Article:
Pant was named Player of the Match, while his 20 wickets earned Cummins the Player of the Series award. Personally I would have given the match award to Thakur who made significant contributions to all of the first three innings, without which India would never have been in the contest, but I can understand why it went to Pant.

Of all the test series I have followed closely enough to comment on from personal experience (dating back to the 1989 Ashes debacle) this one between Australia and India has only one remotely serious rival, the 2005 Ashes series, which featured three of the greatest matches I have ever been witness to plus Pietersen and Giles’ heroics at The Oval.

ON CRICKET FORMATS

Top level cricket these days has four principal formats with a fifth in the pipeline, and this match just concluded at the Gabba, plus events at Galle prompted to me to write a little about each:

  • Test Cricket – these two matches in their differing ways provided excellent case studies as to why the five day format is the best of the lot for cricket. Both matches featured fight backs which could not have been mounted in a shorter version of the game.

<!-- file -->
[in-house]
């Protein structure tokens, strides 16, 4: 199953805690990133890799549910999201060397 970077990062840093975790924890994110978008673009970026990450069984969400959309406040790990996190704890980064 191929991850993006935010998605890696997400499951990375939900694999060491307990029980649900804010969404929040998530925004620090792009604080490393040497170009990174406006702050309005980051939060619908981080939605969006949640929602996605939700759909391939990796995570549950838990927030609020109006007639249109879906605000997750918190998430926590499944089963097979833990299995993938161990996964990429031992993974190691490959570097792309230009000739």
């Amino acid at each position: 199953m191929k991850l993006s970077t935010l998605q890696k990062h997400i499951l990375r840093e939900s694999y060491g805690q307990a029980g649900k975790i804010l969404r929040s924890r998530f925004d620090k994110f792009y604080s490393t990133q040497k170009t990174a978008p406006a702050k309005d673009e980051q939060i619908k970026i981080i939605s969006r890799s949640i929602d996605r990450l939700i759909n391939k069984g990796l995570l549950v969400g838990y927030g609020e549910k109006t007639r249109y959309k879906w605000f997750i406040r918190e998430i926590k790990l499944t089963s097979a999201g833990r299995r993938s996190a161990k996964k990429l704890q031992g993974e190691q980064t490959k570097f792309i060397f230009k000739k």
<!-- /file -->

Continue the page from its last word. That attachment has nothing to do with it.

• First class cricket – played over either three or four days (one of the definitions of a first class cricket match is that it must last at least three days), and like test cricket the longer time frame enables things to happen that could not in a short match.
  • One day cricket – played over the one day, usually one innings per side, although various split innings formats have been tried, and each side is limited to a certain number of overs, and at least five bowlers must be used. It has its great moments, notably the 2019 World Cup final, but the great majority of games in this format do not stick in the memory any longer than it takes to play them.
  • T20 – One innings of 20 overs per side, various fielding restrictions and other gimmicks according to the exact competition. These can be cracking entertainment while they last, especially if they get close, but again few stick in the memory.